Newscasts

PNS Daily Newscast - April 26, 2018 


President Trump’s lawyer due in court today. Also on our rundown: HUD Secretary Ben Carson proposes raising the rent on low-income families; plus we will look at efforts to address addiction in Ohio: what’s working, and what’s not.

Daily Newscasts

Putting Lid, Literally, on NC Opioid Abuse

An LCD screen on the TimerCap displays how much time has elapsed since the last dose of medication. (TimerCap)
An LCD screen on the TimerCap displays how much time has elapsed since the last dose of medication. (TimerCap)
January 2, 2017

RALEIGH, N.C. – With several cities topping a nationwide list for rates of opioid abuse (Wilmington, Hickory, Jacksonville and Fayetteville), North Carolina's medical and law enforcement community is working to reduce the number of addicts.

One unexplored answer may be found at the local drug store. It's a bottle cap that fits most prescription bottles with a built-in timer that automatically keeps track of the time that has passed between doses.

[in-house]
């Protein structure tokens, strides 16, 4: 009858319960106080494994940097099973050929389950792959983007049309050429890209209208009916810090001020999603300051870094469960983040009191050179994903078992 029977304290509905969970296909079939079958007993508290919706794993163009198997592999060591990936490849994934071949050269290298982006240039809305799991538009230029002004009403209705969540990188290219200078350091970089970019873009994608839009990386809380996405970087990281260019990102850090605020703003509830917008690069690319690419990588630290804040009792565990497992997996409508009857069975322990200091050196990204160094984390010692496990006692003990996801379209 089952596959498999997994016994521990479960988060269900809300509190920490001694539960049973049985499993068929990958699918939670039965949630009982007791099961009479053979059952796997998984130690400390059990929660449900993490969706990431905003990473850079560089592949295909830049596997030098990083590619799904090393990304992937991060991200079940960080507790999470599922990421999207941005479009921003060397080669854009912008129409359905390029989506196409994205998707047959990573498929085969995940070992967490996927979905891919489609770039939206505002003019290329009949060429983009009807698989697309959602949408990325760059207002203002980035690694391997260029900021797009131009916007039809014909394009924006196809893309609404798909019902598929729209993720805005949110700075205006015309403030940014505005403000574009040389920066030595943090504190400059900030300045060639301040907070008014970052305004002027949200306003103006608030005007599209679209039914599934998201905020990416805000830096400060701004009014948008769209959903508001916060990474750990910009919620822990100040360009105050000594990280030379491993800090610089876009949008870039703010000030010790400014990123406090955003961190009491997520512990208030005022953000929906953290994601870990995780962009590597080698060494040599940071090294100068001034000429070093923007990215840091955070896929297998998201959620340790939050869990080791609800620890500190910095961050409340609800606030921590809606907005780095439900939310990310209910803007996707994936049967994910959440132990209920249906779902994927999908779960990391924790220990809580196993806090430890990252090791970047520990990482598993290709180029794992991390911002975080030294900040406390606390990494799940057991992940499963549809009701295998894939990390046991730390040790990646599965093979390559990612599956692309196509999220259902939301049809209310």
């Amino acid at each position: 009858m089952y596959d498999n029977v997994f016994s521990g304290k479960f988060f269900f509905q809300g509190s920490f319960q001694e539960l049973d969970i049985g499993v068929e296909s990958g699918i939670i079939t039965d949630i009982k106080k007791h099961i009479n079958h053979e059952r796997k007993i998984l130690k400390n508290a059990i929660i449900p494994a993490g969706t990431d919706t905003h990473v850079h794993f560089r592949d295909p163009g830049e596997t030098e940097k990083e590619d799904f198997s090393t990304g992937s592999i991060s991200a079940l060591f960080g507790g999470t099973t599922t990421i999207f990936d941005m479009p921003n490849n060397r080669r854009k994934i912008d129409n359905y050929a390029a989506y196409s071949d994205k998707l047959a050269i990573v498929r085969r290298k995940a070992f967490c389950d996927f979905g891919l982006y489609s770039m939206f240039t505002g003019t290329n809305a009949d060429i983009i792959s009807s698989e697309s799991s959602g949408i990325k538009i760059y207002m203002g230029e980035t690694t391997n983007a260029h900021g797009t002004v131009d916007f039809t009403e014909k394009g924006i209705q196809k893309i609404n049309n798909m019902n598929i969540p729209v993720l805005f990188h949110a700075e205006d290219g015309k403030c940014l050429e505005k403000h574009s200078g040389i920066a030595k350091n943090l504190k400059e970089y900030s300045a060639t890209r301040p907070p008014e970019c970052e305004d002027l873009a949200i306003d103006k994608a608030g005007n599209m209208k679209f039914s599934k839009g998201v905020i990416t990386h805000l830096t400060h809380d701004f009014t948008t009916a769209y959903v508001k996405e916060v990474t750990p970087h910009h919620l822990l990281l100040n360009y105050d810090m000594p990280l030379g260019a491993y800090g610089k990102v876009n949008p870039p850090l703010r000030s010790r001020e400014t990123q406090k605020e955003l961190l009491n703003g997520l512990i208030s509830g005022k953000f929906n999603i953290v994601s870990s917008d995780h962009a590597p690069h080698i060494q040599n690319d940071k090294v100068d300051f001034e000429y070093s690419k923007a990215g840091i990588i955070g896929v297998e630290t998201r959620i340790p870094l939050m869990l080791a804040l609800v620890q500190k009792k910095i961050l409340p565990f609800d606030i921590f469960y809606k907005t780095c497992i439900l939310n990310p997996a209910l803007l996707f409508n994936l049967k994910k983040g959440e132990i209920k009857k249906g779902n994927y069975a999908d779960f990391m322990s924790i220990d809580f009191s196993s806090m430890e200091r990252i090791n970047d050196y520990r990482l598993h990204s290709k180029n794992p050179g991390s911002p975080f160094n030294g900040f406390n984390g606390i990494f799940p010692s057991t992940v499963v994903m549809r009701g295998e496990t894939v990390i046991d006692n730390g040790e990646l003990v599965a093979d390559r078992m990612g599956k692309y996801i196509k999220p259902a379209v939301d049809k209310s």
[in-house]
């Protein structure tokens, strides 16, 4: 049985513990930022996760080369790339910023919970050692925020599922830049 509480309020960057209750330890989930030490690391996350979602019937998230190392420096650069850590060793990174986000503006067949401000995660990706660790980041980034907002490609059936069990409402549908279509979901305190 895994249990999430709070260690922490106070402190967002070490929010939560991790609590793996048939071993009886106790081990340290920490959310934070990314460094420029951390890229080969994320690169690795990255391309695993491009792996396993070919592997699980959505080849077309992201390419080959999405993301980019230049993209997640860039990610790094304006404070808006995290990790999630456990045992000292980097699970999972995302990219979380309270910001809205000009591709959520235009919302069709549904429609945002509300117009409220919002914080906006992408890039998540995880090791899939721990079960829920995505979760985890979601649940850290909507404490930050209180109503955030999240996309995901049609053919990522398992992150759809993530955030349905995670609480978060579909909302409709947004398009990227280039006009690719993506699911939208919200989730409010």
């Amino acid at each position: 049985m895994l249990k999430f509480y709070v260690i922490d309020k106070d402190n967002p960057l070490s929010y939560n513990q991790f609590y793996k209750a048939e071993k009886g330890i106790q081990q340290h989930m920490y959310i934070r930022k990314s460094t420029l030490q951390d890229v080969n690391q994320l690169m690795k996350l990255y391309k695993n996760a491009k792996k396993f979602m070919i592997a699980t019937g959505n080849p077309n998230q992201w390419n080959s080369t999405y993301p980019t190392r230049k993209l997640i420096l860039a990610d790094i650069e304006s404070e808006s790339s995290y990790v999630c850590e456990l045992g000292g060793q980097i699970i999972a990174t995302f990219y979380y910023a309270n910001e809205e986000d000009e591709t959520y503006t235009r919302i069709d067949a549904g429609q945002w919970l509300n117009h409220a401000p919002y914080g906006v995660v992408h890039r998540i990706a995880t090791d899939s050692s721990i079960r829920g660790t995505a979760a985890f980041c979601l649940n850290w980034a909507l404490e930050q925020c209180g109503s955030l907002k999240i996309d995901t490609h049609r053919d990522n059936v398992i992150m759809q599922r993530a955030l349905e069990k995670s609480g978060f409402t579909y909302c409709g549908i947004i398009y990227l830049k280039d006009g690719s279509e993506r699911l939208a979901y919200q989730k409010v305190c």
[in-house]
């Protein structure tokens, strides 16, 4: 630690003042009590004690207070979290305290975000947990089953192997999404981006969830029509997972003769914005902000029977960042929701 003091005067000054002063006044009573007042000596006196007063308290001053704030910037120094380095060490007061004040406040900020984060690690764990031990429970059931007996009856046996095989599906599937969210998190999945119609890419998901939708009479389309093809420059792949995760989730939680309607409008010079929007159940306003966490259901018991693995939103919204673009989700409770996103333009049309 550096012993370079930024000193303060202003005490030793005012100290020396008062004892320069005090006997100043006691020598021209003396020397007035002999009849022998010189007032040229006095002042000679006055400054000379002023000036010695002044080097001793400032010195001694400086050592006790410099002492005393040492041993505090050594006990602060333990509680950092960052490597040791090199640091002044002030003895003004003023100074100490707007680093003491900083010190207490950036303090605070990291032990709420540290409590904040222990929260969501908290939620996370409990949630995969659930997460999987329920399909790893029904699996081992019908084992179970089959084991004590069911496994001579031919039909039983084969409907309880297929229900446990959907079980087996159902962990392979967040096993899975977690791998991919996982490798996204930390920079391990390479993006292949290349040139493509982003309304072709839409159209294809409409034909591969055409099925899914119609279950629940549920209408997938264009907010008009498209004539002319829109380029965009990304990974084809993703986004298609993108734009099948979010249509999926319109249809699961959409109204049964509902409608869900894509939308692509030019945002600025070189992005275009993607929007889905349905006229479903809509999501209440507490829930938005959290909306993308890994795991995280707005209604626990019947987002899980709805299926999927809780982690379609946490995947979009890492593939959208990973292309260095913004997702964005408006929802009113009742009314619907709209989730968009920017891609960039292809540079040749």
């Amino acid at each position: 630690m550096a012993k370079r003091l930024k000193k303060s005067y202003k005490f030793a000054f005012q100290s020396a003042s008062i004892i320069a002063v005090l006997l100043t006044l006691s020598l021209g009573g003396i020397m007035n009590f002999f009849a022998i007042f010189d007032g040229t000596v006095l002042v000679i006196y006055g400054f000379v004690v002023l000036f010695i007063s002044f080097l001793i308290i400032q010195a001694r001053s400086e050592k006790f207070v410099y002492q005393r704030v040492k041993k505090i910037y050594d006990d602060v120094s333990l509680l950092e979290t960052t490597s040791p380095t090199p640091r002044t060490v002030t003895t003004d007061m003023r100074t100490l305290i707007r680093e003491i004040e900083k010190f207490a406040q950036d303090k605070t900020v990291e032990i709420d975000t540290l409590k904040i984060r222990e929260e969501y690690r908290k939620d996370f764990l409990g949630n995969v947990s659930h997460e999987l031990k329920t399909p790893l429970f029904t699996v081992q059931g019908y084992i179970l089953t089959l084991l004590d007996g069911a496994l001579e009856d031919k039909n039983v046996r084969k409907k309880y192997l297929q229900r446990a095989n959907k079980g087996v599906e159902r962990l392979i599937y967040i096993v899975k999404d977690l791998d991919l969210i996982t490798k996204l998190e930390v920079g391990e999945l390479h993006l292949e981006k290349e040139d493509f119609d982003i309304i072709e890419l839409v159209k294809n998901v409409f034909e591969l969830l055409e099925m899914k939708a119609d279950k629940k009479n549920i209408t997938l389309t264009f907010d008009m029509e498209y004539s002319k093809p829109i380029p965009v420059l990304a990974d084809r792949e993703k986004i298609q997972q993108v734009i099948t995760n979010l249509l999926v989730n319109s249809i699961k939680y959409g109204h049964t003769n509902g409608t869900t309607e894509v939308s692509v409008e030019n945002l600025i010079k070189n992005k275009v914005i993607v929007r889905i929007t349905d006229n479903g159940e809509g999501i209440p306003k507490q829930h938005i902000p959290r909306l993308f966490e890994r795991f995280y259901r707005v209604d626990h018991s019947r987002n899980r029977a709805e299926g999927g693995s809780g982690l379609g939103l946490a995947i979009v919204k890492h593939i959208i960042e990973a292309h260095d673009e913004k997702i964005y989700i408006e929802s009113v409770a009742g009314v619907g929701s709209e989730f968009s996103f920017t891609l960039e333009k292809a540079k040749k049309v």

Larry Twersky, CEO of TimerCap, says he developed the cap after growing up with a family member who became addicted to pain medicine.

"We can avoid some unintentional abusers going down the wrong path,” he states. “And since the expense of abuse is so high, we're talking less than $3 per year per medication on an addiction problem that we're trying to solve."

According to the U.S. Surgeon General, a contributing factor to opioid addiction is that less than 50 percent of patients take their medications as directed, with forgetfulness as the biggest cause of that.

TimerCaps sell at major pharmacies, and Twersky says they last over a year.

While Twersky's inspiration for the device was born out of a desire to curb drug abuse, he says customers taking any prescription medicine can see benefits, since the caps help them remember when they took their last dose.

"You can see for yourself the benefit of, 'Did I or did I not take my medication?'” he explains. “Just as a simple adherence tool, it's a perfect tool."

The device is classified as compliance packaging, and Medicare doesn't currently pay for devices with that label, but the makers of TimerCap hope that changes.

For now, it's up to consumers and their family members to invest in the technology when picking up their prescriptions.

Stephanie Carson, Public News Service - NC